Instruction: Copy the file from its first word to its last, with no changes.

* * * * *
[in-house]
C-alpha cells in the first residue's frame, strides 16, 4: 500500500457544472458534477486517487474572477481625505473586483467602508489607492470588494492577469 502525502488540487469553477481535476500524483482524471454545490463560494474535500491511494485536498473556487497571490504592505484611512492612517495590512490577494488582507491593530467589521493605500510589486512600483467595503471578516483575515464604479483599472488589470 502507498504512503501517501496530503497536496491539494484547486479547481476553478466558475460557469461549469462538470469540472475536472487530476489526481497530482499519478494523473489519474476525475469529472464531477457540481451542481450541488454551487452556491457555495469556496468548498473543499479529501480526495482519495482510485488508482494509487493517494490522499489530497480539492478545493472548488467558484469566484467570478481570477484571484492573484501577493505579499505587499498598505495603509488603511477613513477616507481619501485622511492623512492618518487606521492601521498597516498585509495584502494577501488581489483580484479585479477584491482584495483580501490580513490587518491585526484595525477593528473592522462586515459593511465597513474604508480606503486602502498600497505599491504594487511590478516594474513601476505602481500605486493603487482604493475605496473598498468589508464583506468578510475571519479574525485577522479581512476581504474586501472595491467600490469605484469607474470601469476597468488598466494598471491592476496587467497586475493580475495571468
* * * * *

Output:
[in-house]
C-alpha cells in the first residue's frame, strides 16, 4: 500500500457544472458534477486517487474572477481625505473586483467602508489607492470588494492577469 502525502488540487469553477481535476500524483482524471454545490463560494474535500491511494485536498473556487497571490504592505484611512492612517495590512490577494488582507491593530467589521493605500510589486512600483467595503471578516483575515464604479483599472488589470 502507498504512503501517501496530503497536496491539494484547486479547481476553478466558475460557469461549469462538470469540472475536472487530476489526481497530482499519478494523473489519474476525475469529472464531477457540481451542481450541488454551487452556491457555495469556496468548498473543499479529501480526495482519495482510485488508482494509487493517494490522499489530497480539492478545493472548488467558484469566484467570478481570477484571484492573484501577493505579499505587499498598505495603509488603511477613513477616507481619501485622511492623512492618518487606521492601521498597516498585509495584502494577501488581489483580484479585479477584491482584495483580501490580513490587518491585526484595525477593528473592522462586515459593511465597513474604508480606503486602502498600497505599491504594487511590478516594474513601476505602481500605486493603487482604493475605496473598498468589508464583506468578510475571519479574525485577522479581512476581504474586501472595491467600490469605484469607474470601469476597468488598466494598471491592476496587467497586475493580475495571468